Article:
Love poke bowls? Here’s an easy method for making them at home. This is flexible and totally customizable for your tastes.
It all began with a trip to Boston a year ago and some poke bowls we picked up at Boston Public Market. They were so fresh and delightful. We promptly fell in love and looked forward to having them again.
Poke, a Hawaiian dish, combines raw, marinated fish with sushi rice and other toppings.
On our recent trip to Boston, we didn’t end up getting poke bowls. But on the next leg of that trip — when we visited New York — we did. And again, we adored them.
As we were leaving, Will really wanted to drop by another poke place and get bowls but the timing wasn’t right. We couldn’t. But that got me thinking: why couldn’t we make poke bowls at home?
Making poke bowls at home
The toppings are an important part of the poke bowl. Really, you could include anything you, your guests or your family likes. Here’s a few ideas that we favor:
- Green onions
- Shredded daikon radish
- Pickled ginger
- Edamame (shelled)
- Seaweed salad
- Sesame seeds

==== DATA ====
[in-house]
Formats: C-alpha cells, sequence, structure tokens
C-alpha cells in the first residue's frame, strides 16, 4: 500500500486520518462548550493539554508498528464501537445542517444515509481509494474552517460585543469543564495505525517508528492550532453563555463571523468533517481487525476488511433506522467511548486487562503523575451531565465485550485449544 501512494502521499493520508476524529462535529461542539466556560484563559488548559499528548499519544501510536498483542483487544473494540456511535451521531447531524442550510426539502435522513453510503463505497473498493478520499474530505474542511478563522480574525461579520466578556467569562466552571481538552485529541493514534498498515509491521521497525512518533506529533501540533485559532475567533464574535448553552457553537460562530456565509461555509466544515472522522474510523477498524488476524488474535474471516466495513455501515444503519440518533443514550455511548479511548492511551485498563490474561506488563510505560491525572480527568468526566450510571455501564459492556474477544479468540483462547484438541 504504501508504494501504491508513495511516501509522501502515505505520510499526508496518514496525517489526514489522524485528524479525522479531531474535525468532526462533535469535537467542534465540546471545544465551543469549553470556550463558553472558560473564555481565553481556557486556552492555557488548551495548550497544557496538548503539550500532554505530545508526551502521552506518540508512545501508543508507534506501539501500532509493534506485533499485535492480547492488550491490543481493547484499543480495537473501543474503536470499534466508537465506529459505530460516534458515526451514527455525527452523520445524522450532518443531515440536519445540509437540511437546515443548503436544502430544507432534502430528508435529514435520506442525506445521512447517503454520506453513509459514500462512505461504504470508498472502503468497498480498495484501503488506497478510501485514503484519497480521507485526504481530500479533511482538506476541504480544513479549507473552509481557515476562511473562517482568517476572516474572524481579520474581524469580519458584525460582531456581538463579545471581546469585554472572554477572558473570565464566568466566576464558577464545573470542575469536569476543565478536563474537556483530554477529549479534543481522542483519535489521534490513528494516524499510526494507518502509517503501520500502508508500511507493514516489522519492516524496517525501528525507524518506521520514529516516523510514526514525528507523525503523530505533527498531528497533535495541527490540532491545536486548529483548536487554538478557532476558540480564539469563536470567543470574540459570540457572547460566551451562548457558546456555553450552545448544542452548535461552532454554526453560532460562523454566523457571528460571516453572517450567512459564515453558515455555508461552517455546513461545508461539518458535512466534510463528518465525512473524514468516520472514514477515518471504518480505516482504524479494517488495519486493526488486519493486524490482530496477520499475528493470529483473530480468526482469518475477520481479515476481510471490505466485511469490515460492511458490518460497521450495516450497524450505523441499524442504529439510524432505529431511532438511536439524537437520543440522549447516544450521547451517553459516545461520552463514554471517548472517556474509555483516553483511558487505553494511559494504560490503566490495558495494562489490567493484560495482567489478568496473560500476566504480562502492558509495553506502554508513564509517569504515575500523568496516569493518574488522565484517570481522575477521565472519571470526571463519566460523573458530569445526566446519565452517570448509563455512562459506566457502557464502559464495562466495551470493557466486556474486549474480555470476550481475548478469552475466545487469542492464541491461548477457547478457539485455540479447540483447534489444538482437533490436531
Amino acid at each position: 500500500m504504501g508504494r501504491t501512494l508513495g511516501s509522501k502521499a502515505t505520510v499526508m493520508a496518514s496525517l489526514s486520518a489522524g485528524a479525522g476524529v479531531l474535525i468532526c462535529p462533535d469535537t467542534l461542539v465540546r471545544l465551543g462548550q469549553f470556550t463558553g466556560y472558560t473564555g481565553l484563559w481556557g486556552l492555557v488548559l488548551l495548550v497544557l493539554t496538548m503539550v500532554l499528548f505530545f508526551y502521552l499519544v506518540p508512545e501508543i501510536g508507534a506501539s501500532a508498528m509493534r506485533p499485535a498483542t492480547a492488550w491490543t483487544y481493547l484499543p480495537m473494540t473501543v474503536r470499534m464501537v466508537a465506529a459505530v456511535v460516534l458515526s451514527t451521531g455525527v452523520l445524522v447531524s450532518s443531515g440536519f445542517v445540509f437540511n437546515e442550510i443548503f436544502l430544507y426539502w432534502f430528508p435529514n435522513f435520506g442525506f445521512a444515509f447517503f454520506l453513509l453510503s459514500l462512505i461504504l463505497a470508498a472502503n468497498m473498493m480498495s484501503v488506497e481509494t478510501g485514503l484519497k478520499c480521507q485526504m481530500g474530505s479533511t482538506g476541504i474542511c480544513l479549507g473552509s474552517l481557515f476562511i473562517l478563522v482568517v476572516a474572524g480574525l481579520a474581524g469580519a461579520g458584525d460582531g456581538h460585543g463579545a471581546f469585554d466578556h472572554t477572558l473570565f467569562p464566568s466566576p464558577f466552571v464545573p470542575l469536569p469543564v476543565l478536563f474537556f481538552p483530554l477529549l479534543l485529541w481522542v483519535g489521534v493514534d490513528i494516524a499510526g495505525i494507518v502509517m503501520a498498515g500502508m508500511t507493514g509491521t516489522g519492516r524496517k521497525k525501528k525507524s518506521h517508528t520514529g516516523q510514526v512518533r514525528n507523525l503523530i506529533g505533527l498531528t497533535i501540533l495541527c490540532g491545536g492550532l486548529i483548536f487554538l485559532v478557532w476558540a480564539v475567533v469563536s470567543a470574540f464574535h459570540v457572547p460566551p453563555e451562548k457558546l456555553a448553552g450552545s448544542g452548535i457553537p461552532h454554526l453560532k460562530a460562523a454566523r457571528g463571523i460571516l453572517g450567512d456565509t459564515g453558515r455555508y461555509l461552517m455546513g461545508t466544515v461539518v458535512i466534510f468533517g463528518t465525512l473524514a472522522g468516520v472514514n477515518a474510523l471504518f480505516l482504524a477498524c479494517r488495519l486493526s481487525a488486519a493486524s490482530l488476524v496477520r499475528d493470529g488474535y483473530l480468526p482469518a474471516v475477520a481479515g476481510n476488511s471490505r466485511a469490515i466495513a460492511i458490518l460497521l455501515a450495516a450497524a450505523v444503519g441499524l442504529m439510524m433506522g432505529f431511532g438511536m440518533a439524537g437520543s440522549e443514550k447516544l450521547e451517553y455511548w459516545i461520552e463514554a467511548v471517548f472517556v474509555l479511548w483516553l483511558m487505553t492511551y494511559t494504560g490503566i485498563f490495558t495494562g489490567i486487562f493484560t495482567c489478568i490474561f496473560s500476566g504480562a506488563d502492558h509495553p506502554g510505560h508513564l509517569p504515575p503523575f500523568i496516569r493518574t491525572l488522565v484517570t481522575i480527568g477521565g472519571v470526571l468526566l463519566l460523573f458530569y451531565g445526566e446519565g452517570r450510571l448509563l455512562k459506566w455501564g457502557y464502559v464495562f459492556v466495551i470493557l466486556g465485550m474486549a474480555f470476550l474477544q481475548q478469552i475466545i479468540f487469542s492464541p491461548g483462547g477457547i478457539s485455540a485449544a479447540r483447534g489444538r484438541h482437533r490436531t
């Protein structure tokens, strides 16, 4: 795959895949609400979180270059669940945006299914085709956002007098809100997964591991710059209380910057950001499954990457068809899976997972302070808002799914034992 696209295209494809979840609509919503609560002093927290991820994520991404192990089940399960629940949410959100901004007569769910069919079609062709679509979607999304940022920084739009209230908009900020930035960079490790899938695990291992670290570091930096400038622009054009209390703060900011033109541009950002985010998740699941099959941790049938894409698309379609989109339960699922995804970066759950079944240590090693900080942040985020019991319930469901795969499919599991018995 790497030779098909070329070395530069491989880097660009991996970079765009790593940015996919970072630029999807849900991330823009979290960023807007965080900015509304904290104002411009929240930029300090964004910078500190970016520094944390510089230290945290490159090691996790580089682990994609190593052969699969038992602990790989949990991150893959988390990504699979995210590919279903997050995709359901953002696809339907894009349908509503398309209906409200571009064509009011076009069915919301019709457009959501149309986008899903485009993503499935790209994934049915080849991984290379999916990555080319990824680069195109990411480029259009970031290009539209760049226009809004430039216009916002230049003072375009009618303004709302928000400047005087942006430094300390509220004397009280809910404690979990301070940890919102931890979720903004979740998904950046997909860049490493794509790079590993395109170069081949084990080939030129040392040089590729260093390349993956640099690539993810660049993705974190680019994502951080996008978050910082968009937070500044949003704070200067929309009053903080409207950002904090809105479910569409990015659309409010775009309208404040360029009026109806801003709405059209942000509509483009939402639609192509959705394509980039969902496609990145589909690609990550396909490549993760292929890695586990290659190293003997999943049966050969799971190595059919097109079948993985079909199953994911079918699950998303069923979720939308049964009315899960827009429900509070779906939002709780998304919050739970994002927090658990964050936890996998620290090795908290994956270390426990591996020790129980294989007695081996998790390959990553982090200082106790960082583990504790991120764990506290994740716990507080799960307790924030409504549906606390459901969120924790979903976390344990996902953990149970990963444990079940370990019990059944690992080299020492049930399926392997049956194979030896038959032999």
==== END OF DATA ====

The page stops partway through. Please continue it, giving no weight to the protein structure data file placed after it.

However, we love raw fish. In some areas, you can source your own sushi-grade fish but here it’s not readily available. Instead, I ordered a few portions of sashimi from our favorite sushi place. It was easy and we simply cut the sashimi into pieces for our bowls.
Additionally, you will need sushi rice (see below) and sauces such as eel sauce, teriyaki sauce and soy sauce to top the bowls.
How to make sushi rice
For our sushi rice, I used Mark Bittman’s recipe in How to Cook Everything (not available online). However, there are a number of good recipes available online.
- Masaharu Morimoto’s Sushi Rice Recipe | Food & Wine
- Alton Brown’s Sushi Rice Recipe | Food Network
- Sushi Rice Recipe | Family Favorite Recipes
- Basic Sushi Rice Recipe | Food Republic
How to assemble a poke bowl
We use shallow bowls — they are actually pasta bowls — for our poke bowls. Use whatever bowl you feel comfortable with.
Lay out the ingredients and options. I use bowls and a large cutting board for this, as well as a smaller cutting board for cutting up the sashimi.
Start by spoon the rice into the bowls. You can create a bed of rice in your bowl or place it to one side. (I typically do the latter; Paige is a bed of rice girl).
Then add your toppings. There’s no limit to how much you can add. I do require that we all have plenty of plants in our bowls though. Mango is a favorite here.
Choose your sauce. And then enjoy. Paige likes to use the sauce for dipping. Will and I pour ours over. Again, it’s pretty flexible.
And delicious too.